“TVA will only send the electric credits to the building owner or the person who has a meter. We can’t install more solar on your building than that meter is billed each month. A 50 kilowatt system is about two hundred solar panels and that would roughly offset about $1,200 per month in electrical costs. Right now you get a bill from your utilities, Smithville Electric and Middle Tennessee Electric. What would happen, each month you would get a bill that shows the number of kilowatt hours used times ten cents per kilowatt hour and there’s your total. In this program, on your bill you’ll have a second line and it will say “TVA Green Power Providers”, the number of kilowatt hours the solar arrays generated into the grid at nineteen cents per kilowatt hour. So they’re going to pay you a premium for the first ten years of almost double retail. Once the system is installed and energized you’ll get a thousand dollars from TVA for each of the six buildings but the recurring revenue over and above the cost of the payment for the system, which would be your revenue, would probably work out to be about $58,000 per building or $348,000 in revenue over twenty years,” said Sturgeon.
DCHS Principal Patrick Cripps updated the board on upcoming events at the school including a presentation on bullying. “This coming Tuesday, January 15 we’ll be doing our practice writing prompt and preparation for the state assessment. Our eleventh graders will be taking that on February 5. On January 17 Camfel productions will be doing a presentation in our school on bullying. They came last year and did a really fine job of that so they’re coming back this year. Senior cap and gown pictures will be made January 30 at 8:30 a.m. in our cafeteria. Parents will be able to view the proofs of those pictures on February 2 from 11:00 a.m. until 7:00 p.m. and on February 3 from 1:00 p.m. until 7:00 p.m. at the high school cafeteria. Its already getting that time of year when we’re getting ready for graduation,” said Cripps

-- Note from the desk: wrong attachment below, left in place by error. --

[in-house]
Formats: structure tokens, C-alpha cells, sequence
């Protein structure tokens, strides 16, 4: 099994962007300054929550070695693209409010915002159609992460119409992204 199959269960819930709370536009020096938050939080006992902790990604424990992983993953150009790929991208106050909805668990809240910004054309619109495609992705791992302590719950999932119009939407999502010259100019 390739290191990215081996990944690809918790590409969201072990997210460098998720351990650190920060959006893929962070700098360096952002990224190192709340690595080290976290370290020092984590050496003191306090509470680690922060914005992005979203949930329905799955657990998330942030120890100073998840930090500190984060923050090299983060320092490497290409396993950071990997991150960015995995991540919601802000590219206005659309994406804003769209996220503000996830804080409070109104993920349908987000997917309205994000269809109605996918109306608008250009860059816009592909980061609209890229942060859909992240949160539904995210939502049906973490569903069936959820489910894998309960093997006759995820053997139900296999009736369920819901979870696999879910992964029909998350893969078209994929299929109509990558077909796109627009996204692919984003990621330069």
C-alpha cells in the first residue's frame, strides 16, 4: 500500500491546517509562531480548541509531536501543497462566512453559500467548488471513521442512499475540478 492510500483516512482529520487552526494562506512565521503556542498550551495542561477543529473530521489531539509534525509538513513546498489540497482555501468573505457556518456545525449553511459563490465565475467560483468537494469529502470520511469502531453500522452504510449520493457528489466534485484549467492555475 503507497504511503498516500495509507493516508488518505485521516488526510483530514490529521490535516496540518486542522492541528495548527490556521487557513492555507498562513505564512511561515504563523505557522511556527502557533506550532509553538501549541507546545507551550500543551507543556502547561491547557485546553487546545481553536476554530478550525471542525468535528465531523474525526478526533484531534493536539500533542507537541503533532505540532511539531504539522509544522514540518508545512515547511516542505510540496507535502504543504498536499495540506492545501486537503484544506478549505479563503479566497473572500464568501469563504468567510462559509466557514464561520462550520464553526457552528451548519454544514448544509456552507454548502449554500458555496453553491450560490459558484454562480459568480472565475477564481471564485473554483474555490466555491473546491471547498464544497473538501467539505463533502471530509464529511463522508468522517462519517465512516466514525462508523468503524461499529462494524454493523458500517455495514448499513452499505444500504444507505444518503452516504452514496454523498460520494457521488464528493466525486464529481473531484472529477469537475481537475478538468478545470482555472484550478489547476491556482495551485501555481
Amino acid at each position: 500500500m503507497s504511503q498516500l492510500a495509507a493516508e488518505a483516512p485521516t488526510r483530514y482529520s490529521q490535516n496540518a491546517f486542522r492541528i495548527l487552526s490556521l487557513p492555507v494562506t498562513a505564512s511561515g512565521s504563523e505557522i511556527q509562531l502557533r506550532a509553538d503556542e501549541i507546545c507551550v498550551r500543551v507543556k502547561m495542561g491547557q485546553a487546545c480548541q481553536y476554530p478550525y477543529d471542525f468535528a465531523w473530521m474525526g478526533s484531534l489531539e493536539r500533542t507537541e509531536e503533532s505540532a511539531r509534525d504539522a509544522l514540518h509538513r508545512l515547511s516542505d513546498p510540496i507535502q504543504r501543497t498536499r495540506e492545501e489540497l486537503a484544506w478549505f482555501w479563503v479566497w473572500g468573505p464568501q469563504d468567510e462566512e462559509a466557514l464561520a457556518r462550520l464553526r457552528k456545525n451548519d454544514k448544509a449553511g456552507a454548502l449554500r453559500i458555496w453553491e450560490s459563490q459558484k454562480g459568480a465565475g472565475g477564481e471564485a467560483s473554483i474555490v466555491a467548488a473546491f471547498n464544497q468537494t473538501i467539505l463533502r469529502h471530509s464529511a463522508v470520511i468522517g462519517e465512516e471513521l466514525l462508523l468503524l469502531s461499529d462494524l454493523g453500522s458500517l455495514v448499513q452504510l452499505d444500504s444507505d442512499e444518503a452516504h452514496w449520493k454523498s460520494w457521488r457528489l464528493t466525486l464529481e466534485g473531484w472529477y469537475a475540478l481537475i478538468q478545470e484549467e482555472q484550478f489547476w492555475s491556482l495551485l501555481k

Sabrina Farler, Assistant Principal at DeKalb West School, also gave a report. “From DeKalb West School, we just want to remind parents that report cards went home this past Tuesday and we’ve just now started off our third nine weeks. We’re working on safety at the west school. With the upcoming building project, we’re encouraging our parents to enter through the cafeteria entrance side door as our main entrance. We are entering and exiting that door. We’ve installed a doorbell system. A very simple doorbell system that rings in the office and one of our school employees will come and open up the door and let you in,” said Farler.
In other business, the school board adopted a resolution of appreciation honoring Food Service Staff.
The resolution is as follows:
“Whereas, Food Service Staff members rise before dawn every day in order to prepare breakfast and lunch for students and faculty; and
Whereas, Food Service Staff members can, by encouraging words and a pleasant attitude, spread joy to students and make every day better for them and increase their chances of learning; and
Whereas, Food Service Staff members support the programs of the school, improve public opinion of the schools and in numerous ways, contribute to the success of the students, staff and school; and
Whereas, Food Service Staff members are appreciated for their work in this county and should be honored for it during a special day just for them; and
Whereas, the Board of Education and Superintendent of DeKalb County Schools view the work of the school Food Service Staff as critically important to the success of the school; and
Now, Therefore, Be It Resolved that this board acknowledges and expresses its appreciation to each school Food Service Staff member in our school district; and
Be It Further Resolved that January 17, 2013 is hereby established as Food Service Staff Appreciation Day in all DeKalb County schools; and
Be It Further Resolved that the board encourages each principal in every school to promote a program of appreciation where students, staff and community are provided an opportunity to recognize and celebrate the Food Service Staff on this day.”